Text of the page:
Cray Computer


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Cray Computer

The Colorado Springs-based supercomputer company founded in 1989 by Seymour Cray after he left Cray Research. Cray developed the Cray-3, an incredibly fast gallium arsenide-based computer that ran at a 1 GHz clock rate. With the Cray-4 sitting in the wings, the company was unable to attract customers for the new products and closed its doors in 1995.
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The Seymour Cray Computer Engineering Award is presented to individuals who have innovatively contributed to the development of high-performance computing systems.
and president and CEO of Myricom until last year, is the winner of the 2011 Seymour Cray Computer Engineering Award.
RICHARDSON, Texas -- New computer company Convey Computer Corporation today announced that industry notable and company co-founder Steven Wallach will be awarded the prestigious Seymour Cray Computer Science and Engineering Award.
Barnum's prior industry experience also includes serving as CFO of Tricord Systems, an enterprise server manufacturer, and as executive vice president and CFO of Cray Computer Corp.
These include the technical challenges of developing high performance computing systems, fluctuating quarterly operating results, lower margins and earnings due to significant pricing pressure and new product introduction expenses, government support and timing of supercomputer system purchases, the successful porting of application programs to Cray computer systems, reliance on third-party suppliers, Cray's ability to keep up with rapid technological change, Cray's ability to compete against larger, more established companies and innovative competitors, and general economic and market conditions.
These include the technical challenges of developing high performance computing systems, government support and timing of supercomputer system purchases, the successful porting of application programs to Cray computer systems, reliance on third-party suppliers, fluctuating quarterly operating results, lower margins and earnings due to significant pricing pressure, Cray's ability to keep up with rapid technological change, Cray's ability to compete against larger, more established companies and innovative competitors, and general economic and market conditions.
These include the technical challenges of developing high performance computing systems, government support and timing of supercomputer system development and purchases, the successful porting of application programs to Cray computer systems, reliance on third-party suppliers, the uncertainty raised by last-time buy deadlines from vendors of certain key components for the Cray X1E system, Cray's ability to keep up with rapid technological change and Cray's ability to compete against larger, more established companies and innovative competitors.
These include the technical challenges of developing high performance computing systems, government support and timing of supercomputer system purchases, the successful porting of application programs to Cray computer systems, the successful passing of acceptance tests, reliance on third-party suppliers, fluctuating quarterly operating results, lower margins and earnings due to significant pricing pressure, Cray's ability to keep up with rapid technological change, Cray's ability to compete against larger, more established companies and innovative competitors, and general economic and market conditions.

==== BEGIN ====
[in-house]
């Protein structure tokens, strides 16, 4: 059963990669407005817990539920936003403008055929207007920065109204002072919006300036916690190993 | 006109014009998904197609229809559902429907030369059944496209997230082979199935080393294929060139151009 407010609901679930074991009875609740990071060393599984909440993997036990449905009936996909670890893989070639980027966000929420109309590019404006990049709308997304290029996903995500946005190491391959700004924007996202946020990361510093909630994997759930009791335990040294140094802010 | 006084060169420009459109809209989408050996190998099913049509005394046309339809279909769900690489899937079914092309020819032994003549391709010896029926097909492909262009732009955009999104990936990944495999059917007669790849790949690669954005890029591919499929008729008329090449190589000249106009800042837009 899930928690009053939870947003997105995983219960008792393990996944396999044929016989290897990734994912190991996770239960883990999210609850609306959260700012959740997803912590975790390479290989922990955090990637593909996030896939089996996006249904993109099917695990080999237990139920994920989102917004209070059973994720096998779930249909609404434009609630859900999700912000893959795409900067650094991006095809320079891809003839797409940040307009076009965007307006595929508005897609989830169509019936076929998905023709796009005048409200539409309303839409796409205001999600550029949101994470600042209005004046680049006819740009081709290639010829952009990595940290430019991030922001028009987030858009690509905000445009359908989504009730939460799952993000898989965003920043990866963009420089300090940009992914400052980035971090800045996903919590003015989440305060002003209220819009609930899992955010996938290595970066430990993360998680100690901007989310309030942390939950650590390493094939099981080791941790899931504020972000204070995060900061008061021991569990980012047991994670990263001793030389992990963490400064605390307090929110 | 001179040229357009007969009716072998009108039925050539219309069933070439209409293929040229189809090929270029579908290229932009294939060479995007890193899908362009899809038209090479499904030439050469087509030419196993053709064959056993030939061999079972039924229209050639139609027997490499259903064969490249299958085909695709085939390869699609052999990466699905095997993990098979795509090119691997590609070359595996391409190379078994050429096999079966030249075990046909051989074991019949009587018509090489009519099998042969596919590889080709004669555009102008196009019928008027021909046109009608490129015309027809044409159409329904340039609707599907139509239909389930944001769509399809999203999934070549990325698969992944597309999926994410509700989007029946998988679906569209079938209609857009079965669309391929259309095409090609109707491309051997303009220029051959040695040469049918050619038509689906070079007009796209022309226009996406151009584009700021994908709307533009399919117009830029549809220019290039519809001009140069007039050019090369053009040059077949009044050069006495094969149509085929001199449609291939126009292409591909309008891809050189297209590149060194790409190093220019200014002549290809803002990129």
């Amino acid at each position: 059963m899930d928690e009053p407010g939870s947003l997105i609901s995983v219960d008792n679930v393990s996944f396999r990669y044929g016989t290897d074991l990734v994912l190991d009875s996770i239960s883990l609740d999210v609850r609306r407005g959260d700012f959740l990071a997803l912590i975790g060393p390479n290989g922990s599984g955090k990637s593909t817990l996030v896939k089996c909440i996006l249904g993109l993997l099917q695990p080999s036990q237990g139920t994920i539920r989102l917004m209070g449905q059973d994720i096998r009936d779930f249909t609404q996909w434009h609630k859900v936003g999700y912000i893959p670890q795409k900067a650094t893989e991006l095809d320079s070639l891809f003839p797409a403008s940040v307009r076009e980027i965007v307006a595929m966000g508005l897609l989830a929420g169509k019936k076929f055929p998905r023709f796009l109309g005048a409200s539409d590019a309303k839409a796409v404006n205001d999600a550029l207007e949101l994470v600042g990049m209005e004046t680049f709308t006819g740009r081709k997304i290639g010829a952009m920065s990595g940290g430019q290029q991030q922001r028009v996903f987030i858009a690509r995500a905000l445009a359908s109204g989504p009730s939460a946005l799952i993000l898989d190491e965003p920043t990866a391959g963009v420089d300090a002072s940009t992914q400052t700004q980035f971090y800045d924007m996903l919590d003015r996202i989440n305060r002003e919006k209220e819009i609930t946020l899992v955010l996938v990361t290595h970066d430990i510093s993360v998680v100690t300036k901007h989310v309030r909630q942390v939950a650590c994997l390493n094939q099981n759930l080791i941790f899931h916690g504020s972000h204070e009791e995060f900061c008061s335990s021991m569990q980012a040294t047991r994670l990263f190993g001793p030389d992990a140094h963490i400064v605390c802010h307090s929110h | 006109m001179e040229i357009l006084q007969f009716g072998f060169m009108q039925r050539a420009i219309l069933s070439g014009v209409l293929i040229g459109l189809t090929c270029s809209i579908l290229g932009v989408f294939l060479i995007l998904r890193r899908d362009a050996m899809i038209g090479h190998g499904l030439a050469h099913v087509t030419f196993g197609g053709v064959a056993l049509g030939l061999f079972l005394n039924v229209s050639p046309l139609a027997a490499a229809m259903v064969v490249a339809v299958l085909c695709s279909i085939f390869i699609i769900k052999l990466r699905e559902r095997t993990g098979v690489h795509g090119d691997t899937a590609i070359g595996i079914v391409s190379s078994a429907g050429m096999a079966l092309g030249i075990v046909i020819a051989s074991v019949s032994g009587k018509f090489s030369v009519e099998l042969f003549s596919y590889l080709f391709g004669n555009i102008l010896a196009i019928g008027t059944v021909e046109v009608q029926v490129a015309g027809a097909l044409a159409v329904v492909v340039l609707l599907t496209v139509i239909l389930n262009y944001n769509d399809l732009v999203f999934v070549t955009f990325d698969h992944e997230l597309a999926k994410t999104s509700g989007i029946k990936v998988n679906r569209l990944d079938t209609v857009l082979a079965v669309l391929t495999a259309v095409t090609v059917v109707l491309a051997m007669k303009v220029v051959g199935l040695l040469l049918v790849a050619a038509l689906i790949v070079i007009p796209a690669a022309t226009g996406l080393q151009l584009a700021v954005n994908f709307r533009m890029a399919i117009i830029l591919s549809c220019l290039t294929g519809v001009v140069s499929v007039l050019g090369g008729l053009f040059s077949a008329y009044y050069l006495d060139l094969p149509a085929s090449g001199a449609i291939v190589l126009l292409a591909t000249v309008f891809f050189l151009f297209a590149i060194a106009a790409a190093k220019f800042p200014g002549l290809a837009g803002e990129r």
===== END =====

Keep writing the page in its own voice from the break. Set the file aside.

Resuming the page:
These include the technical challenges of developing high performance computing systems, government support and timing of supercomputer system development and purchases, the successful porting of application programs to Cray computer systems, reliance on third-party suppliers, Cray's ability to keep up with rapid technological change and Cray's ability to compete against larger, more established companies and innovative competitors.
These include the technical challenges of developing high performance computing systems, fluctuating quarterly operating results, lower margins and earnings due to significant pricing pressure, government support and timing of supercomputer system purchases, the successful porting of application programs to Cray computer systems, reliance on third-party suppliers, Cray's ability to keep up with rapid technological change, Cray's ability to compete against larger, more established companies and innovative competitors, and general economic and market conditions.
These include the technical challenges of developing high performance computing systems, fluctuating quarterly operating results, government support and timing of supercomputer system purchases, the successful porting of application programs to Cray computer systems, reliance on third-party suppliers, Cray's ability to keep up with rapid technological change, Cray's ability to compete against larger, more established companies and innovative competitors, and general economic and market conditions.
Cray Computer Corporation, Telectronics Pacing Systems and SRC Computers, Inc.